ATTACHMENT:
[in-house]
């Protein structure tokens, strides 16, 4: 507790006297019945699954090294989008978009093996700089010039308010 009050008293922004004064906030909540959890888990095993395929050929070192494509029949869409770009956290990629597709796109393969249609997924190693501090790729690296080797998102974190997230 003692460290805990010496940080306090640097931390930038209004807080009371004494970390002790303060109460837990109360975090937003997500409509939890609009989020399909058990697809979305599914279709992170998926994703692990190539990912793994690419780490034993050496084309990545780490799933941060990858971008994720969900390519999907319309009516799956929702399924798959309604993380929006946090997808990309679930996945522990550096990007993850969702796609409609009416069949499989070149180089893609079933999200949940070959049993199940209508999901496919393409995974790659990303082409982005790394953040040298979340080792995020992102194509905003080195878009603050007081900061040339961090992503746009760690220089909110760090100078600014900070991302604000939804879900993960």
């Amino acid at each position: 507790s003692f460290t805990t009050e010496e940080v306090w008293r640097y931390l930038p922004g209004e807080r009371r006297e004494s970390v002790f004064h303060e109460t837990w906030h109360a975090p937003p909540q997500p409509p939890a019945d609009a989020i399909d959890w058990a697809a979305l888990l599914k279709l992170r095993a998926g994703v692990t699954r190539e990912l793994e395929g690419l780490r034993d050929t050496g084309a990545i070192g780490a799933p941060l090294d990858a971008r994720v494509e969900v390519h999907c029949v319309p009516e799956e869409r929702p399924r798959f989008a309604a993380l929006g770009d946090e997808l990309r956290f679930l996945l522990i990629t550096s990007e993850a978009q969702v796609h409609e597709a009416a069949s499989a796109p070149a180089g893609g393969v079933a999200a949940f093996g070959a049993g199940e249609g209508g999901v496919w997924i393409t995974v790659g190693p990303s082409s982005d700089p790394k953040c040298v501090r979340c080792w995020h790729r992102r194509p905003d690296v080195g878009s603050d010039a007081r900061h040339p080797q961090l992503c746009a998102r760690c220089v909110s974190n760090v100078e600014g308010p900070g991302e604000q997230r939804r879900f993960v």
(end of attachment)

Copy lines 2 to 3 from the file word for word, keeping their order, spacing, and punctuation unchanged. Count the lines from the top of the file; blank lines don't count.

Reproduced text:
């Protein structure tokens, strides 16, 4: 507790006297019945699954090294989008978009093996700089010039308010 009050008293922004004064906030909540959890888990095993395929050929070192494509029949869409770009956290990629597709796109393969249609997924190693501090790729690296080797998102974190997230 003692460290805990010496940080306090640097931390930038209004807080009371004494970390002790303060109460837990109360975090937003997500409509939890609009989020399909058990697809979305599914279709992170998926994703692990190539990912793994690419780490034993050496084309990545780490799933941060990858971008994720969900390519999907319309009516799956929702399924798959309604993380929006946090997808990309679930996945522990550096990007993850969702796609409609009416069949499989070149180089893609079933999200949940070959049993199940209508999901496919393409995974790659990303082409982005790394953040040298979340080792995020992102194509905003080195878009603050007081900061040339961090992503746009760690220089909110760090100078600014900070991302604000939804879900993960």
């Amino acid at each position: 507790s003692f460290t805990t009050e010496e940080v306090w008293r640097y931390l930038p922004g209004e807080r009371r006297e004494s970390v002790f004064h303060e109460t837990w906030h109360a975090p937003p909540q997500p409509p939890a019945d609009a989020i399909d959890w058990a697809a979305l888990l599914k279709l992170r095993a998926g994703v692990t699954r190539e990912l793994e395929g690419l780490r034993d050929t050496g084309a990545i070192g780490a799933p941060l090294d990858a971008r994720v494509e969900v390519h999907c029949v319309p009516e799956e869409r929702p399924r798959f989008a309604a993380l929006g770009d946090e997808l990309r956290f679930l996945l522990i990629t550096s990007e993850a978009q969702v796609h409609e597709a009416a069949s499989a796109p070149a180089g893609g393969v079933a999200a949940f093996g070959a049993g199940e249609g209508g999901v496919w997924i393409t995974v790659g190693p990303s082409s982005d700089p790394k953040c040298v501090r979340c080792w995020h790729r992102r194509p905003d690296v080195g878009s603050d010039a007081r900061h040339p080797q961090l992503c746009a998102r760690c220089v909110s974190n760090v100078e600014g308010p900070g991302e604000q997230r939804r879900f993960v």